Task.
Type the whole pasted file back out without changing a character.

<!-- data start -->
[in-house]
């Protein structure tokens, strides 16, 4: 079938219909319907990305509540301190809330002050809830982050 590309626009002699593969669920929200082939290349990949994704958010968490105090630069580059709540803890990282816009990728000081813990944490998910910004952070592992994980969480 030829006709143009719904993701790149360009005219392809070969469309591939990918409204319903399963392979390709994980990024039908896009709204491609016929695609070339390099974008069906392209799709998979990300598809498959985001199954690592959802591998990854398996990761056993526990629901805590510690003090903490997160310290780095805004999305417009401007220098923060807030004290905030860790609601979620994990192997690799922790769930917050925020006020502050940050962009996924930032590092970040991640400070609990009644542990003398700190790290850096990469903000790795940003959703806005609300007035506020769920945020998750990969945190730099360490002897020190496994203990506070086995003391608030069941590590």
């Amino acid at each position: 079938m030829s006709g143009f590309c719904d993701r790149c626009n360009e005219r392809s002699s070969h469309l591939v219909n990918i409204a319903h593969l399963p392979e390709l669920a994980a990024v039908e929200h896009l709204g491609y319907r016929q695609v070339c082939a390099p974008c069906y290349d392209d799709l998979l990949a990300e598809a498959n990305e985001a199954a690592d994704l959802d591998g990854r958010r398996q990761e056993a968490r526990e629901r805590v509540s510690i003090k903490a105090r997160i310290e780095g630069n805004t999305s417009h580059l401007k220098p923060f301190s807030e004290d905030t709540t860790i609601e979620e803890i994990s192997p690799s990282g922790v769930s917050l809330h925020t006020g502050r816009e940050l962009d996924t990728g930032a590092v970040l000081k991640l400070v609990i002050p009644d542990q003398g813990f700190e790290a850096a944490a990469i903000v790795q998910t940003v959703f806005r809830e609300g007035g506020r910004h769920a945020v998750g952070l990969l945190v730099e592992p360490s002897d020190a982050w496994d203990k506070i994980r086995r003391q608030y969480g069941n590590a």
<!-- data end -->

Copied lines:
[in-house]
């Protein structure tokens, strides 16, 4: 079938219909319907990305509540301190809330002050809830982050 590309626009002699593969669920929200082939290349990949994704958010968490105090630069580059709540803890990282816009990728000081813990944490998910910004952070592992994980969480 030829006709143009719904993701790149360009005219392809070969469309591939990918409204319903399963392979390709994980990024039908896009709204491609016929695609070339390099974008069906392209799709998979990300598809498959985001199954690592959802591998990854398996990761056993526990629901805590510690003090903490997160310290780095805004999305417009401007220098923060807030004290905030860790609601979620994990192997690799922790769930917050925020006020502050940050962009996924930032590092970040991640400070609990009644542990003398700190790290850096990469903000790795940003959703806005609300007035506020769920945020998750990969945190730099360490002897020190496994203990506070086995003391608030069941590590």
């Amino acid at each position: 079938m030829s006709g143009f590309c719904d993701r790149c626009n360009e005219r392809s002699s070969h469309l591939v219909n990918i409204a319903h593969l399963p392979e390709l669920a994980a990024v039908e929200h896009l709204g491609y319907r016929q695609v070339c082939a390099p974008c069906y290349d392209d799709l998979l990949a990300e598809a498959n990305e985001a199954a690592d994704l959802d591998g990854r958010r398996q990761e056993a968490r526990e629901r805590v509540s510690i003090k903490a105090r997160i310290e780095g630069n805004t999305s417009h580059l401007k220098p923060f301190s807030e004290d905030t709540t860790i609601e979620e803890i994990s192997p690799s990282g922790v769930s917050l809330h925020t006020g502050r816009e940050l962009d996924t990728g930032a590092v970040l000081k991640l400070v609990i002050p009644d542990q003398g813990f700190e790290a850096a944490a990469i903000v790795q998910t940003v959703f806005r809830e609300g007035g506020r910004h769920a945020v998750g952070l990969l945190v730099e592992p360490s002897d020190a982050w496994d203990k506070i994980r086995r003391q608030y969480g069941n590590a």